Last Updated: Friday - 09/24/2010
Week of December 1, 2003
Faith communities allow their souls to soar
By FR. JACQUES JOHNSON
Pope John Paul in his apostolic exhortation Ecclesia in America (The Church in America) writes about the renewal of parishes: "One way of renewing parishes, especially urgent for parishes in large cities, might be to consider the parish as a community of communities and movements. It seems timely therefore to form ecclesial communities and groups of a size that allows true human relationships. . . . The institution of the parish thus renewed can be a source of great hope. It can gather people in community, assist family life, overcome the sense of anonymity, welcome people and help them to be involved in their neighbourhood and society.
"In this way city parishes can promote nowadays a more person-centred evangelization and better cooperate with other social, educational and community work."
These observations of the pope on the evangelization of urban parishes are a strong challenge that invites us to boldness in the way we perceive our ministry in larger city parishes.
In the Edmonton area people like Redemptorist Father Jack Spicer, Grey Nun Sisters Annette Potvin and Alice Toulalan have developed and promoted programs for small group sharing based on the Scriptures, especially the Sunday readings. These programs include short commentaries of the readings along with questions to help small groups of people share meaningfully thus becoming small faith communities within the Church.
There are also powerful movements such as the Cursillo, the Live-Ins and the charismatic renewal among others that encourage people to meet as friends to share and pray together in small groups on a weekly basis. The Oblate Mission Team's approach to parish mission includes a strong component we call "listening centres" that are small faith communities which the pope refers to when he writes about the parish becoming "a community of communities."
In the preparation of the Oblate parish mission, the parish is divided into zones of some 40 families that will be visited and presented with a personal invitation to participate in three consecutive Bible sharing evenings in a home nearby. These are called listening centres and they provide an opportunity for people to meet fellow parishioners and engage them in conversation perhaps for the first time.
A three-year biblical program based on the themes of discipleship, community and mission have been prepared to help sharing the Word of God which results in people who were strangers from across the aisle to become friends.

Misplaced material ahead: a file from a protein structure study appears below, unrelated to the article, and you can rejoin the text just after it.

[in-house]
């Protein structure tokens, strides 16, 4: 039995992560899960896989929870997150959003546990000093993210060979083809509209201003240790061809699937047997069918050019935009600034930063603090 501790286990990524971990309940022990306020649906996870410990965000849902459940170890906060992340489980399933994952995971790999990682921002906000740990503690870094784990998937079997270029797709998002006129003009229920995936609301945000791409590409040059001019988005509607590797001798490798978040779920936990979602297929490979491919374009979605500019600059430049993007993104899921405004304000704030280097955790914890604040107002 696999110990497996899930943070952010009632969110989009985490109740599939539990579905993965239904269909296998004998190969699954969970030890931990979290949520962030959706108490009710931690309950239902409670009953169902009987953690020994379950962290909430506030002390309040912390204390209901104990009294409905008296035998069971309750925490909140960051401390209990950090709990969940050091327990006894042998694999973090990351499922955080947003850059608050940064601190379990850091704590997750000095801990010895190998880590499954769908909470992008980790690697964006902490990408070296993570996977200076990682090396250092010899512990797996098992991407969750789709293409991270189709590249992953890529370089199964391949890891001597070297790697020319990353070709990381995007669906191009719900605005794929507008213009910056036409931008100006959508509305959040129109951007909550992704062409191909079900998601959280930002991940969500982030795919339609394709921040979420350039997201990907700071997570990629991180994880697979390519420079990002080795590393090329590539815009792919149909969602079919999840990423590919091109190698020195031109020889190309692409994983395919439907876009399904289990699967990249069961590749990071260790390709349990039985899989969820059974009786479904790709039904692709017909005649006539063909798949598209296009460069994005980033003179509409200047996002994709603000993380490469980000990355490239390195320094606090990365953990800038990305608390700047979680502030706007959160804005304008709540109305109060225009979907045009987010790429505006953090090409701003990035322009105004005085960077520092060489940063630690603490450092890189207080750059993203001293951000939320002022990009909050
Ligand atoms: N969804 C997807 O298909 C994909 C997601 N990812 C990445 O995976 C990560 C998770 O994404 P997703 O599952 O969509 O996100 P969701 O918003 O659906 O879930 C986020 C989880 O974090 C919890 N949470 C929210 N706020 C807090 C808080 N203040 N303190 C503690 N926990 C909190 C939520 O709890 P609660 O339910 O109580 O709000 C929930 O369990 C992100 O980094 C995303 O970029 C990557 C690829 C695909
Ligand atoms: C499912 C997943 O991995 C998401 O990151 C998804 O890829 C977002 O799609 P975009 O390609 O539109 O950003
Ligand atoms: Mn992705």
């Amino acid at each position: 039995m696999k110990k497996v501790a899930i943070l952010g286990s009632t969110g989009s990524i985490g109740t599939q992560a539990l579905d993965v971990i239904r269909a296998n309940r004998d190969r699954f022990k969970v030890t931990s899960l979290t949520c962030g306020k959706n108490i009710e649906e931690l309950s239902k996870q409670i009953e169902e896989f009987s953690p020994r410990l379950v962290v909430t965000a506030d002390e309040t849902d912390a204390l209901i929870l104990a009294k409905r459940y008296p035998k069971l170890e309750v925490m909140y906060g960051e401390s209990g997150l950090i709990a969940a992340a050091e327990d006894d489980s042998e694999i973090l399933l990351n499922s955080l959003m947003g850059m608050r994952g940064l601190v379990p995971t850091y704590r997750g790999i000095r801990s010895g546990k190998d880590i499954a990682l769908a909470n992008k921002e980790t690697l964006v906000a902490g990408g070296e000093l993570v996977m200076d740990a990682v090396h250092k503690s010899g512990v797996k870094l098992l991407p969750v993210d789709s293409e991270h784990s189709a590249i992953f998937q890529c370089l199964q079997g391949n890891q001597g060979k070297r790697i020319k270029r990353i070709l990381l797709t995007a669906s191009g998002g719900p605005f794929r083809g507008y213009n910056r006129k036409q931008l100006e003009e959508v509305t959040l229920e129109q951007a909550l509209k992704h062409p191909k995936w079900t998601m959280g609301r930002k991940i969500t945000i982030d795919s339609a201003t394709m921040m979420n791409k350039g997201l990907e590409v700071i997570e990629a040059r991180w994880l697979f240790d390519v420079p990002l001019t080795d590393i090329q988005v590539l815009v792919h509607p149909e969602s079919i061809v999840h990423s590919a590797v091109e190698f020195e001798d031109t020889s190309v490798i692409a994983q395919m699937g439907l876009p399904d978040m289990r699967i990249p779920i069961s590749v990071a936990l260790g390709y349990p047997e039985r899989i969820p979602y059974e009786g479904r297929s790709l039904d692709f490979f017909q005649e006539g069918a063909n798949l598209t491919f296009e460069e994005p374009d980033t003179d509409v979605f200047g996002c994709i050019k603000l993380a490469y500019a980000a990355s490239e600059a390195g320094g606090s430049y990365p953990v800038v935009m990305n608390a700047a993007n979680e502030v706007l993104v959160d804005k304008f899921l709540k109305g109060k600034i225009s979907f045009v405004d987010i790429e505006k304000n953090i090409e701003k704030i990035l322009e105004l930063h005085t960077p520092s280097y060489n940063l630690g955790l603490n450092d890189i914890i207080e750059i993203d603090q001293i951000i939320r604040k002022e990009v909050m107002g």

Being Church is all about enabling for meaningful relationships to evolve among parishioners. It takes place by getting to know people, understanding where they're at, sharing their joys and their struggles as well as their history.
Our model for this is the Blessed Trinity. The course one takes in the seminary on the Trinity deals mainly about the relationship of love between God and the Son which is so real and intense that that very relation is the third person of the Trinity, the Holy Spirit.
And we human beings, created in the image and likeness of God, are profoundly and instinctively called to be creatures of relationships, people who need to connect with others in order to survive and attain their potential. We know that babies will not develop fully unless they are cuddled, caressed, kissed, rocked, spoken to, tickled by their parents and siblings.
Anonymity in the home is a contradiction in terms. So should it be also in the Church, the family of God. Small faith community programs such as the ones mentioned above provide the opportunity for people to come out of their shell and begin to relate with people who shortly before were total strangers and now have become more like brothers and sisters.
Can we as the family of God afford to pass this up and go back to our loneliness and sterile isolation? Jesus said: "I have come so that they may have life and have it to the full." That's why Jesus formed a small faith community, his disciples, people of varied backgrounds, and helped them gather as a family, committing their lives to a project of bringing together God's scattered people and make of them the family of God.
The pope's invitation for the Church to become a community of communities opens a door for all of us to discover the brother, the sister, in the stranger we've seen across the aisle for years and have not had yet the courage to embrace warmly.
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